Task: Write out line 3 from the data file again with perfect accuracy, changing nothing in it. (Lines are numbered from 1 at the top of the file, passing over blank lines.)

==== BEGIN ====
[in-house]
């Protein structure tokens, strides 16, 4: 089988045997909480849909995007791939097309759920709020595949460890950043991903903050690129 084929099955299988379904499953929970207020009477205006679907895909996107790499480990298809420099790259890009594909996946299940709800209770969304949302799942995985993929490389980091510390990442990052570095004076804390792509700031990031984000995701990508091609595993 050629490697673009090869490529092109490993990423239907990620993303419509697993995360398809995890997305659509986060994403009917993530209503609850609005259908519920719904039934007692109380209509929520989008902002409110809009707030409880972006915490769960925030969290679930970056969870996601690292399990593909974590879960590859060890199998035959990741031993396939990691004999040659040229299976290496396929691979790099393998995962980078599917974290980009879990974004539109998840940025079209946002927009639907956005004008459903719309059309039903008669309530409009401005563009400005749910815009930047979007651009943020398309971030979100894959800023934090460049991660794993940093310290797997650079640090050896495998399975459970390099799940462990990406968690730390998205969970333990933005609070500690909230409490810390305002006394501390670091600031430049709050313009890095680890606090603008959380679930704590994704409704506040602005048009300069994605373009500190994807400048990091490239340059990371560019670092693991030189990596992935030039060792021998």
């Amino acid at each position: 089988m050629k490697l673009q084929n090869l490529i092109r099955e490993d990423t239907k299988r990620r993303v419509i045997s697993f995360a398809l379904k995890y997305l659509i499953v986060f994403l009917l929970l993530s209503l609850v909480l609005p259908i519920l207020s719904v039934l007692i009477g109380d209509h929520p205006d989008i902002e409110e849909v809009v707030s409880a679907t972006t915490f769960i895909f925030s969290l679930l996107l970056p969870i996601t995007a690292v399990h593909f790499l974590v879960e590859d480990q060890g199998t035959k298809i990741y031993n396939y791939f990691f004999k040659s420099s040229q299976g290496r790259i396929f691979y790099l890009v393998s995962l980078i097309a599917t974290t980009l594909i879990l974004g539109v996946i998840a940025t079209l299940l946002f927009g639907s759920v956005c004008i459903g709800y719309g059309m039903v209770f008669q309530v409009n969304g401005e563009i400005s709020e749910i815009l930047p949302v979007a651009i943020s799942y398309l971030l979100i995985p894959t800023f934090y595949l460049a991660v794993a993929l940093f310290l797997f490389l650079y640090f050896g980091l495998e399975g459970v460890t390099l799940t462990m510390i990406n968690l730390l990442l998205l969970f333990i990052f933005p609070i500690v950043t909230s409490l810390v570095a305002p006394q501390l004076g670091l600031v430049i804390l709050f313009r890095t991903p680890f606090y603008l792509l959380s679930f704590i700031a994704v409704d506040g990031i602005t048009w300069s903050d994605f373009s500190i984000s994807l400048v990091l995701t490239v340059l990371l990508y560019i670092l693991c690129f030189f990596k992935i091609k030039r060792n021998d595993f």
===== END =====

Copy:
């Amino acid at each position: 089988m050629k490697l673009q084929n090869l490529i092109r099955e490993d990423t239907k299988r990620r993303v419509i045997s697993f995360a398809l379904k995890y997305l659509i499953v986060f994403l009917l929970l993530s209503l609850v909480l609005p259908i519920l207020s719904v039934l007692i009477g109380d209509h929520p205006d989008i902002e409110e849909v809009v707030s409880a679907t972006t915490f769960i895909f925030s969290l679930l996107l970056p969870i996601t995007a690292v399990h593909f790499l974590v879960e590859d480990q060890g199998t035959k298809i990741y031993n396939y791939f990691f004999k040659s420099s040229q299976g290496r790259i396929f691979y790099l890009v393998s995962l980078i097309a599917t974290t980009l594909i879990l974004g539109v996946i998840a940025t079209l299940l946002f927009g639907s759920v956005c004008i459903g709800y719309g059309m039903v209770f008669q309530v409009n969304g401005e563009i400005s709020e749910i815009l930047p949302v979007a651009i943020s799942y398309l971030l979100i995985p894959t800023f934090y595949l460049a991660v794993a993929l940093f310290l797997f490389l650079y640090f050896g980091l495998e399975g459970v460890t390099l799940t462990m510390i990406n968690l730390l990442l998205l969970f333990i990052f933005p609070i500690v950043t909230s409490l810390v570095a305002p006394q501390l004076g670091l600031v430049i804390l709050f313009r890095t991903p680890f606090y603008l792509l959380s679930f704590i700031a994704v409704d506040g990031i602005t048009w300069s903050d994605f373009s500190i984000s994807l400048v990091l995701t490239v340059l990371l990508y560019i670092l693991c690129f030189f990596k992935i091609k030039r060792n021998d595993f």